2. Check your expectations at the door
After a great first date, it’s hard not to hop on the express train to Fantasy Land. Whether you realize it or not, immediately having high expectations will put undue pressure on the second date, the guy, and yourself to live up to them. Bring awareness to any unconscious expectations floating around in your mind and ferret them out. Are you already feeling like he’s your boyfriend? Husband? Soul mate? Do you think of him as your summer traveling companion? Date to your best friend’s wedding? Facebook relationship status update? See what’s going on in the wild world of your mind, and if you’ve jumped ahead a step, or two, or five hundred, gently remind yourself to drop your expectations and take things one step at a time.
3. Get present
Regardless of whether you’re thinking back to your first date, figuring out what you’re going to say next, or deciding who you want to do your hair and makeup for your wedding, not being present is one of the biggest traps for getting stuck in a slump. Hanging out anywhere in your head—past or future—will only prevent you from getting to know the person sitting across from you right now. It helps to take a moment before you walk in to meet your date to ground yourself. Look around, notice the details of your surroundings, and focus on your inhales and exhales to bring yourself back to the present. When you feel centered and ready to go inside, keep it simple; instead of getting lost in your mind and trying to make your date into the person you want him to be, just be curious about who he is really is and listen to what he’s actually saying.
4. Be yourself
In your efforts to make a strong first impression, you might have found yourself launching into a performance on your first date and expending a lot of energy trying to be “on.” On your second date, you can drop this exhausting act and practice being authentic. If this guy was totally captivated by the dazzling version of yourself, it’s scary to let it go and see if he likes the regular you. But you ultimately want to date someone who likes all sides of you. There’s only one way to know if you can truly be yourself with him and be appreciated for who you really are—and now’s as good a time as any to find out.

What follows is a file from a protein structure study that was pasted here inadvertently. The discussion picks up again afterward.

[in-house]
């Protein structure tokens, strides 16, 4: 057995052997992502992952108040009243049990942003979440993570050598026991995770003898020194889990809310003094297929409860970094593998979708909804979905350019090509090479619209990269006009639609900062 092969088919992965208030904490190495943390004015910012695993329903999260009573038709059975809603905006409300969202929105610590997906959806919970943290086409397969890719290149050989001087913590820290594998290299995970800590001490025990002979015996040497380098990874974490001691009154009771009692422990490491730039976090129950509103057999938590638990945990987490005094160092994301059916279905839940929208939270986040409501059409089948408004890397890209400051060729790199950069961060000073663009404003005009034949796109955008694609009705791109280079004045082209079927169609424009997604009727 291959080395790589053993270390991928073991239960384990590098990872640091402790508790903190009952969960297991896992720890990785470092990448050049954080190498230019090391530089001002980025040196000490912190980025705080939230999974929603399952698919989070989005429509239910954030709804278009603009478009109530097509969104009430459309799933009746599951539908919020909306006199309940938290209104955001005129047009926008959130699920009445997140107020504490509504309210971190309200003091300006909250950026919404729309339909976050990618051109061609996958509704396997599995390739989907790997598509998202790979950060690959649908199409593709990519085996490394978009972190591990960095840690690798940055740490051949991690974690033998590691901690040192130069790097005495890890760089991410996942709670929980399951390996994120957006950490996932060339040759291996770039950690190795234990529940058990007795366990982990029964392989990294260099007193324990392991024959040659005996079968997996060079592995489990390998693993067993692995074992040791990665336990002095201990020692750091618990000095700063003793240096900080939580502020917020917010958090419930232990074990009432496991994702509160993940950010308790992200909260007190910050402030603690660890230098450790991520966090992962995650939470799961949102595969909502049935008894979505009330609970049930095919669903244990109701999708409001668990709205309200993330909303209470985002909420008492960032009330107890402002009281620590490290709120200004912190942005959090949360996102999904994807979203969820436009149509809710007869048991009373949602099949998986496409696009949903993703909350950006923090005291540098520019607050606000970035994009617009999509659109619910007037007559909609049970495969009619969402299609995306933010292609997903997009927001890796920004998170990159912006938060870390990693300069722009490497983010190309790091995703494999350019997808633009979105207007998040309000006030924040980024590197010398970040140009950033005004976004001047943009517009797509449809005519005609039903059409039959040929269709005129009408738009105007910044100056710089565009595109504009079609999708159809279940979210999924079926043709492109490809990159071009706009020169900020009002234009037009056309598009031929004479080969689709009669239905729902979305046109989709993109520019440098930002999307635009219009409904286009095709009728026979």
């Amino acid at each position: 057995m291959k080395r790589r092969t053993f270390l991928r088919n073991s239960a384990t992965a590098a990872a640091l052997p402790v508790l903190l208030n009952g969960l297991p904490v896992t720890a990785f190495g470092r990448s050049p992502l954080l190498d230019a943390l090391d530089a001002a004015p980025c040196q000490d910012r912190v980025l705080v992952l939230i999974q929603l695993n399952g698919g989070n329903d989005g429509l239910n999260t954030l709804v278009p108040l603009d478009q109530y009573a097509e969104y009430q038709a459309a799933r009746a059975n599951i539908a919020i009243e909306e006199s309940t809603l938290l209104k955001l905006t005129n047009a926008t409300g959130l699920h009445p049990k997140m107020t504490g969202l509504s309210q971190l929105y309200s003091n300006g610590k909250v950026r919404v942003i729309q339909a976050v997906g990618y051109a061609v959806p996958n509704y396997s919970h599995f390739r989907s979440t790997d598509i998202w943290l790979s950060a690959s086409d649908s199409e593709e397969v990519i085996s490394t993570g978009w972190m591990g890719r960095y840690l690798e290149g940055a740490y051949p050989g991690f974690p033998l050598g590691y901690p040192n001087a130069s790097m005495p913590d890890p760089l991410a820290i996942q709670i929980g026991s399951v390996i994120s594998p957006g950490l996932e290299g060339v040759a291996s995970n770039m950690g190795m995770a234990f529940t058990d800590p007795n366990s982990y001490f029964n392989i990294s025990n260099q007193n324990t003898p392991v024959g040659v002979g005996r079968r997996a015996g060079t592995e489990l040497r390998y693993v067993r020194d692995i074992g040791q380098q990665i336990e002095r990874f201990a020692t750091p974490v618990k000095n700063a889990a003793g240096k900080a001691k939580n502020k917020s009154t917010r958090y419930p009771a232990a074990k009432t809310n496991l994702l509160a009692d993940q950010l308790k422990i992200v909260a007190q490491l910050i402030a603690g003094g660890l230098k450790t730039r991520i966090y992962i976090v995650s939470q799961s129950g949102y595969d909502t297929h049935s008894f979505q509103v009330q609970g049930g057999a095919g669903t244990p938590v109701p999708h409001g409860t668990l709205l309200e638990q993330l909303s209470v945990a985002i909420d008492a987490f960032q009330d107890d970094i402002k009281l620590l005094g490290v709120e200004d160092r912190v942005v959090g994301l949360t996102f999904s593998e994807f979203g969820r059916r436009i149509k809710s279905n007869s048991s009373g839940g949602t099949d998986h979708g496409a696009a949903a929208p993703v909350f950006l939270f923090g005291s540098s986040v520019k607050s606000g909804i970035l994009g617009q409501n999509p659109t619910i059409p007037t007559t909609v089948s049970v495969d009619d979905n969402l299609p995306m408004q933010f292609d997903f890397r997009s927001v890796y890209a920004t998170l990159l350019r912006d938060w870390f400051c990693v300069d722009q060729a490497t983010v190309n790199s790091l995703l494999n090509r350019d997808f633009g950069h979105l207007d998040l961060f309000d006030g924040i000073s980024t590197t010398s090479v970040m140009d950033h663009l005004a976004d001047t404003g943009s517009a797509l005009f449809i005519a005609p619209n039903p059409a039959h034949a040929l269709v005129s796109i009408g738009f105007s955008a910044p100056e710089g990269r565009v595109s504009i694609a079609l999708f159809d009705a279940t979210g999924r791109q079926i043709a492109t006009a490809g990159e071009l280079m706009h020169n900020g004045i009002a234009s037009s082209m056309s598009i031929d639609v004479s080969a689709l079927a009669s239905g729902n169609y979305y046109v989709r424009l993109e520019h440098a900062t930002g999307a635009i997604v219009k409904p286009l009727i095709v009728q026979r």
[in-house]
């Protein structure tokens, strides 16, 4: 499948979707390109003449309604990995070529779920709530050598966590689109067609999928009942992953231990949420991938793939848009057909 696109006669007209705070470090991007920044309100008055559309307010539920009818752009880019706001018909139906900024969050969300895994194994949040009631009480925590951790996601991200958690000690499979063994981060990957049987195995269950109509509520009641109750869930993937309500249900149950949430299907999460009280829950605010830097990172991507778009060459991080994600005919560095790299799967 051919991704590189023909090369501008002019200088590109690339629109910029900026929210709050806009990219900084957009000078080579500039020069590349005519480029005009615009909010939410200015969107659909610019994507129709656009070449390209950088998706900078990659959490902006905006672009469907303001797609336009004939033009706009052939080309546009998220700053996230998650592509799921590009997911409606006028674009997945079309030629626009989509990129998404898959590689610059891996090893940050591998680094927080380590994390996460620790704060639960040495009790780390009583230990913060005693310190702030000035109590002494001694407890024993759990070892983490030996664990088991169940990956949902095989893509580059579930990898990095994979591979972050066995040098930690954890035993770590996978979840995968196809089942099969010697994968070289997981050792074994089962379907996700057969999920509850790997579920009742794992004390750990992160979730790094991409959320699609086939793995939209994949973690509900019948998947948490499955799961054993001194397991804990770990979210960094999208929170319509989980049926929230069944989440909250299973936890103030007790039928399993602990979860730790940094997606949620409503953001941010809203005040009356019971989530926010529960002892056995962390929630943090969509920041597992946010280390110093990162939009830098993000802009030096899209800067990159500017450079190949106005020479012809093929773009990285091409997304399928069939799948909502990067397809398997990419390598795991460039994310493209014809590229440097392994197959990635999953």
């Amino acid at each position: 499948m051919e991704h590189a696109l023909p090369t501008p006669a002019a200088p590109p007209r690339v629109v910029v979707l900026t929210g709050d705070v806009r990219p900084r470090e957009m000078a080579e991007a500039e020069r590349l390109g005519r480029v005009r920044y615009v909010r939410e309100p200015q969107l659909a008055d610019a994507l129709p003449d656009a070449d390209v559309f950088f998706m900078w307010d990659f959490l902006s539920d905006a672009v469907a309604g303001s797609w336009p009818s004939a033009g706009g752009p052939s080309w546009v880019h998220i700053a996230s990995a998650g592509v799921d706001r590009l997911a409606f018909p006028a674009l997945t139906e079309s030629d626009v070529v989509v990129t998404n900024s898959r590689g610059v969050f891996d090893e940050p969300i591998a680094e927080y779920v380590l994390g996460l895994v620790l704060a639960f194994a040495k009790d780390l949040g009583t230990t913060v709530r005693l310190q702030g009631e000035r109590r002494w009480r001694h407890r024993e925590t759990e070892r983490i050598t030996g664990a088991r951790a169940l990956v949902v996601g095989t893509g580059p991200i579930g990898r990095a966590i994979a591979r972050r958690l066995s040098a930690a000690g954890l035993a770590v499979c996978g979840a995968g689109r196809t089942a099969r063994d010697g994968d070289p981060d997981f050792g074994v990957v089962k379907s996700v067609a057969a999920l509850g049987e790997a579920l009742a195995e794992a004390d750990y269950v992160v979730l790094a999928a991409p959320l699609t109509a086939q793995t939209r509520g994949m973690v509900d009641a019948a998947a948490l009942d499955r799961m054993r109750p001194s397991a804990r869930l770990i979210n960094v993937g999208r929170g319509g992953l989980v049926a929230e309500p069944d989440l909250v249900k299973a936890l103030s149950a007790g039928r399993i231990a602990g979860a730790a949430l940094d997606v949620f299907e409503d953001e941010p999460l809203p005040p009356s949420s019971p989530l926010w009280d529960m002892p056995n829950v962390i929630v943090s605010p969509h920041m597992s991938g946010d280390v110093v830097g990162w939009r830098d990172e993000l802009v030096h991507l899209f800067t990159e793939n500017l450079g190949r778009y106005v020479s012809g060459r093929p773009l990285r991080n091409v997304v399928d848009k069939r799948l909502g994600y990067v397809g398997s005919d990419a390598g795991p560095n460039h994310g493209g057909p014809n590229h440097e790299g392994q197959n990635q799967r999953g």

5. Tolerate discomfort and imperfection
It’s a myth that everything has to flow smoothly on date, and if it doesn’t, then this isn’t the right person for you and it’s not worth going out with him again. Awkward pauses and uncomfortable silences aren’t necessarily signs that this isn’t working out—they’re signs that you’re getting to know someone in real life, where things can be awkward and uncomfortable, unlike in fantasy where everyone always says and does exactly the right thing. There are certain red flags that absolutely should not be tolerated—like unavailability, active addictions, or abusive behavior—but if this guy tells a few boring stories or lame jokes, cut him some slack. The most important qualities to look for in a potential dating partner aside from compatibility are kindness, availability, and someone who takes initiative to spend time with you and treats you well, so give that nice guy with a corny sense of humor another chance—and a third date.